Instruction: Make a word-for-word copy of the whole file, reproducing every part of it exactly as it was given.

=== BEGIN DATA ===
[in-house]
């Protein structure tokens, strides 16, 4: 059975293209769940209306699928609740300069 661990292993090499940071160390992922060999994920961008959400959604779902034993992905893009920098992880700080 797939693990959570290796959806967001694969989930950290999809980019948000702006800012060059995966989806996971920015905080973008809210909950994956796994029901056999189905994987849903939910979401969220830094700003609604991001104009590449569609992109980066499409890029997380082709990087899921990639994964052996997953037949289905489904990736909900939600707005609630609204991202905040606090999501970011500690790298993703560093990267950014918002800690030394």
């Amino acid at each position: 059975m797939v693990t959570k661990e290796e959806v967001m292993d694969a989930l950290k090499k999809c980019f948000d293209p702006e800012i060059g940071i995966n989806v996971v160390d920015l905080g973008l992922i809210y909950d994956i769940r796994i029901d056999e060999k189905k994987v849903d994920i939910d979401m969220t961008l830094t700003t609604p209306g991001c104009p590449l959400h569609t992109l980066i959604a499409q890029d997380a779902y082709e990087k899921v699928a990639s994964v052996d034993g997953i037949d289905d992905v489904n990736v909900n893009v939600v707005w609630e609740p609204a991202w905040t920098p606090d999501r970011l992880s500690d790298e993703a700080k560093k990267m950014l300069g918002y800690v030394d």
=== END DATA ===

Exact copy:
[in-house]
């Protein structure tokens, strides 16, 4: 059975293209769940209306699928609740300069 661990292993090499940071160390992922060999994920961008959400959604779902034993992905893009920098992880700080 797939693990959570290796959806967001694969989930950290999809980019948000702006800012060059995966989806996971920015905080973008809210909950994956796994029901056999189905994987849903939910979401969220830094700003609604991001104009590449569609992109980066499409890029997380082709990087899921990639994964052996997953037949289905489904990736909900939600707005609630609204991202905040606090999501970011500690790298993703560093990267950014918002800690030394």
């Amino acid at each position: 059975m797939v693990t959570k661990e290796e959806v967001m292993d694969a989930l950290k090499k999809c980019f948000d293209p702006e800012i060059g940071i995966n989806v996971v160390d920015l905080g973008l992922i809210y909950d994956i769940r796994i029901d056999e060999k189905k994987v849903d994920i939910d979401m969220t961008l830094t700003t609604p209306g991001c104009p590449l959400h569609t992109l980066i959604a499409q890029d997380a779902y082709e990087k899921v699928a990639s994964v052996d034993g997953i037949d289905d992905v489904n990736v909900n893009v939600v707005w609630e609740p609204a991202w905040t920098p606090d999501r970011l992880s500690d790298e993703a700080k560093k990267m950014l300069g918002y800690v030394d």